~ Mayen, 19.02.2021 ~

Mayen is a regional centre in the Pellenz region. It suffered greatly during the second World War, with about 80 % of the city was destroyed by Allied bombings or consumed in the ensuing fires.

Its gothic St. Clemens church was another victim of the fire, but it was rebuilt after the war.
Its trademark twisted, heavily leaning spire was reconstructed as well.

Segments of the old city wall still stand, including a few towers and gatehouses.

The tower-gate over the river Nette was built in the 14th cenutry, destroyed by a flood, re-built in 1599, and restored in 1979 – or so the plaque in it says.

The inner city was rebuilt on much the same layout as the lost old town, and thus retains some of its mediæval flair despite the sorry postwar buildings.

Before the war, houses hugged the inner side of the city wall, nestled into the arches.
Breakthroughs led outside to gardens as the centuries had rendered the fortifications obsolete.

Over the city towers Genoveva Castle. Its core is mediæval, but over the centuries it received a baroque residential annex facing the inner city, and a barracks to house the prince-bishopric's garrison.

The castle shares the name of Genevieve of Brabant, who is depicted in stone relief at the foot of the hill.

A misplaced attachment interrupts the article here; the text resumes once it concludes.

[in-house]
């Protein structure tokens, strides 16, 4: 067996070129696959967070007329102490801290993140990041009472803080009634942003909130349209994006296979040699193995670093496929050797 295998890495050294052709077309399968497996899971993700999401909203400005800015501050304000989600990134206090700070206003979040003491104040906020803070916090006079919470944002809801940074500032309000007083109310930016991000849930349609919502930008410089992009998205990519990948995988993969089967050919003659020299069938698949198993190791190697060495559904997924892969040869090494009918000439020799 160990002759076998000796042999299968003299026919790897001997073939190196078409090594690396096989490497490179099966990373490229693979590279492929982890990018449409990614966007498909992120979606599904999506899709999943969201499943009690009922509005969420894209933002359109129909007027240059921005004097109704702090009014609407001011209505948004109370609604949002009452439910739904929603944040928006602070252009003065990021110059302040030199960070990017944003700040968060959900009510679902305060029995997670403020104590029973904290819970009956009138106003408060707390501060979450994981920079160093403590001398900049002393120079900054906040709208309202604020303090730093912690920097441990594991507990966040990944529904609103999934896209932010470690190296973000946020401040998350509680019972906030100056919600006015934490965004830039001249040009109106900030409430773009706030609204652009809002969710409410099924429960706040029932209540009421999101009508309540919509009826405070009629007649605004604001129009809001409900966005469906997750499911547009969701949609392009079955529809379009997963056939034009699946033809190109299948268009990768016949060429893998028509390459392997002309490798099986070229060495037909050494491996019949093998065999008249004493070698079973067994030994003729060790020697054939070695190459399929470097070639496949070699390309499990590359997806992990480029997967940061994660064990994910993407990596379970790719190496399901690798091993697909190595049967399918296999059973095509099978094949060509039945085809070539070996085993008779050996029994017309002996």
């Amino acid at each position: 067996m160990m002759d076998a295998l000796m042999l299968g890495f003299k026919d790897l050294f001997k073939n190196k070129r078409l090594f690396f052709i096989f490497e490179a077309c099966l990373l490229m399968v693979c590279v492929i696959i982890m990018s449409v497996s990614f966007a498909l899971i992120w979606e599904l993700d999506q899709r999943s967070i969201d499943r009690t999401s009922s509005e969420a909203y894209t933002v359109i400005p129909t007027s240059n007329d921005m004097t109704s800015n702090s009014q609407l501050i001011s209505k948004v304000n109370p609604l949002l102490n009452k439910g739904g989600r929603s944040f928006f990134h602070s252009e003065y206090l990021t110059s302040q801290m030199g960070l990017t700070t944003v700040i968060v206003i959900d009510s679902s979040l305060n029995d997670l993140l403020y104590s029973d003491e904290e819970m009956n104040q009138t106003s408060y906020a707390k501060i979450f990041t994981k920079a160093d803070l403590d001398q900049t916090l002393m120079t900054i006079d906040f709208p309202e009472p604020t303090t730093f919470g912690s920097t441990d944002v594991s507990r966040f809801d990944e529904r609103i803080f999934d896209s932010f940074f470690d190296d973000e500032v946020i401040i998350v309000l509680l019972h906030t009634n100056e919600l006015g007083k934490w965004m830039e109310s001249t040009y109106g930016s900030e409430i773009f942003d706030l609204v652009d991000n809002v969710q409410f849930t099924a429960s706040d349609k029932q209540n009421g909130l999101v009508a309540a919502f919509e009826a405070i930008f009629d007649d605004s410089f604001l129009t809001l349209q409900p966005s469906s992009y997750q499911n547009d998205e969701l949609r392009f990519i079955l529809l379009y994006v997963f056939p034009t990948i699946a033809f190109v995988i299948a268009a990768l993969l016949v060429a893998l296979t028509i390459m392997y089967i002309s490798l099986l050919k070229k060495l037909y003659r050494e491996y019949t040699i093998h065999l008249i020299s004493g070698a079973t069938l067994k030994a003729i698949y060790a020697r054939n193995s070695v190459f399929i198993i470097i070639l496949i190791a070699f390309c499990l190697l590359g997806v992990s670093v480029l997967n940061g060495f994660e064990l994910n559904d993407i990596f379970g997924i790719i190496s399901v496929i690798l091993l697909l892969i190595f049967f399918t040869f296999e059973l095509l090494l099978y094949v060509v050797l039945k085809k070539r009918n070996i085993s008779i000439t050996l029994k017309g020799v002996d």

After having been expelled from her husband's estate on false accusations of adultery by his majordomo, faithful Genevieve and her infant son were kept alive by a roe sent by the Holy Mother. After six years in the forest, she was happily reunited with her family.
Appropriately enough, a bunker below the castle sheltered Mayen's residents from the bombing raids during the war.

The meaning of this basalt column was explained to me by a friendly elderly local, an old miner.
He shared with me a lot of information on the city's history and its historical role as a major exporter of basalt and millstones.
The column depicts the different steps of the process: quarrying the stone, carving the millstones, the tools used, and the horse carts which drew them downstream towards the Rhine and Moselle rivers.
Shown also are the weekly 'Blue Mondays' on which all the workers would laze about and get drunk.